By chance, I have the same last name as one of the supervisors of a project I worked on. If I ask him to write me a recommendation letter, will the admission committee misconstrue that we are related and how do I provide proof that we are not? By the way, I am Chinese, so there is perhaps more overlap in last names.

  • One of my letters of recommendation came form a professor who's name differed only from mine, by the switch of a 't' for a 'l' in the last name. Commented Feb 27, 2015 at 5:16
  • Are you sure that you and your supervisor have no relation? Maybe there is a relation you are not aware of, but a DNA test could uncover it.
    – pts
    Commented Feb 28, 2015 at 5:26
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    On the other hand, you could surreptitiously take cheek swabs from your supervisor (while he or she is distracted) have the DNA analysed, at your expense, and include the test results in your resume proving without a shadow of a doubt that you are unrelated to each other (I'm joking!)
    – Mari-Lou A
    Commented Feb 28, 2015 at 15:00

2 Answers 2


There is a very easy solution. Your supervisor can simply write something like

To whom it may concern,

It is a pleasure to write in recommendation of John Smith (no relation). John is...etc., etc.

Professor Tom Smith

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    Exactly. I'd just add, in reference to your comment "how do I provide proof that we are not", that proof in such a case is not necessary. In general, if you say "no relation", people will believe you. If they think the person giving the recommendation is lying about not being related, a fact that could be proven by showing appropriate records, why would they believe him when he sys this person is a hard worker or very intelligent or other highly subjective things?
    – Jay
    Commented Feb 27, 2015 at 18:40

By the way, I am Chinese, so there is perhaps more overlap in last names.

Perhaps? Come on. Any worldly person who is paying attention knows that the ratio of people to surnames is orders of magnitude higher in China than in most Western countries. There are more than 1.3 billion Chinese (i.e., citizens of the PRC) and only slightly over 4,000 Chinese surnames, 100 of which account for about 85% of China's population. A 2007 survey reports approximately 92,881,000 Chinese with the surname Wang: more than 7 percent of the population. (Only about 1% of Americans have the surname Smith, and it drops off much more rapidly from there.)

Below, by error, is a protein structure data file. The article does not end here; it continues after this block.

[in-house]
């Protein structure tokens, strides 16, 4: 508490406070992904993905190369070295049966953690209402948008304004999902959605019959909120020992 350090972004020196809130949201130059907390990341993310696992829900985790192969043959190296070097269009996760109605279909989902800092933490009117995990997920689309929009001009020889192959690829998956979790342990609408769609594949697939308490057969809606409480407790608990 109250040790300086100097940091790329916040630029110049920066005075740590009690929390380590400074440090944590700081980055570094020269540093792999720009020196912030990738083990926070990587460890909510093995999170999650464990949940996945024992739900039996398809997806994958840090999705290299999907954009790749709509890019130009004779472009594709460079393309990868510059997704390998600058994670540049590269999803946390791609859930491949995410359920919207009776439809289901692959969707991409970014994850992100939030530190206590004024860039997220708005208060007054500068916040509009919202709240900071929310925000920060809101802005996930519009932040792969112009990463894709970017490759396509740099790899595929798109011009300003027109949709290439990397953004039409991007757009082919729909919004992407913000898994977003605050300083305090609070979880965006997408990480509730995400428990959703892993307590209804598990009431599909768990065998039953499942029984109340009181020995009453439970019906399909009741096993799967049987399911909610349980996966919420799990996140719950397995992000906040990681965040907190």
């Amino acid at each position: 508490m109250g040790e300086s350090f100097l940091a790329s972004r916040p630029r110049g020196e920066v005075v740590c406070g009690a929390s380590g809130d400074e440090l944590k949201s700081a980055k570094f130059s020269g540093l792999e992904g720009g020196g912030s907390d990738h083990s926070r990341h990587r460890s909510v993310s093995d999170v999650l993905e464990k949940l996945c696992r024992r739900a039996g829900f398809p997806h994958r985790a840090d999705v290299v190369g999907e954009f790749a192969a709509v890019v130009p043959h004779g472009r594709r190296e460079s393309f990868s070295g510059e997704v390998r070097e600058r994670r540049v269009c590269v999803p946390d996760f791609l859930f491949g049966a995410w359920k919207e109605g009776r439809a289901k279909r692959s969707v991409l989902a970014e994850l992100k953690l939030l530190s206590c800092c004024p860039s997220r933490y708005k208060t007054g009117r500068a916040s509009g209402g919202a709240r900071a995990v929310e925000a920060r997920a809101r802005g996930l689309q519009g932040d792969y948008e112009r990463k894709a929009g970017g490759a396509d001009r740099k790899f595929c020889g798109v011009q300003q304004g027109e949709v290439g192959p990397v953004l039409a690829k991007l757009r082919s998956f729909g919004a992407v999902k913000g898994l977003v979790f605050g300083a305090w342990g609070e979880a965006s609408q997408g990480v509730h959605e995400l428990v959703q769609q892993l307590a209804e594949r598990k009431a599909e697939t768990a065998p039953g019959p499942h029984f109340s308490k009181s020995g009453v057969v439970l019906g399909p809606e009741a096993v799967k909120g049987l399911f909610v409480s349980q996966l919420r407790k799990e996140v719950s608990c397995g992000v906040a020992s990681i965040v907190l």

I completely agree with @Corvus's answer: with a two word parenthetical expression any writer can allay all concerns in this regard, and it is probably a good idea to do so. (When I describe work of other mathematicians named "Clark" -- and, because I am ever tolerant of the imperfections of others, "Clarke" -- I generally do say "no relation".) But I wouldn't worry too much about this. You're Chinese, not Macedonian: even we Americans know a thing or two about where you're from.

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    I pay attention, too, yet I didn't know that this ratio is that high. And even if you're chinese, it doesn't mean you know thousands of people and have hundreds of name-clashes in your town. Even in Germany, we have towns with just a few tens of citizens, and even few-house towns called "Weiler" and one-house towns called "Einzelsiedlung".
    – phresnel
    Commented Feb 26, 2015 at 8:52
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    Pete, you are perhaps too generous in judging how worldly and attentive most people are. A Chinese person in the US worrying about this is not being weird. Commented Feb 26, 2015 at 14:35
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    It's worse for Koreans. The surnames Kim, Park, and Lee account for half the population of South Korea.
    – dan-gph
    Commented Feb 27, 2015 at 3:23
  • @Colin: I took out the bit about weirdness because it didn't seem very constructive. Also, I confess that I had construed "I am Chinese" as "I am in China"...but upon more scrutiny it seems that is probably not the case. Commented Feb 27, 2015 at 4:17
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    Just curious. What's wrong with Macedonia? Just less popular (whatever that would mean) or some fun fact?
    – luk32
    Commented Feb 27, 2015 at 13:23

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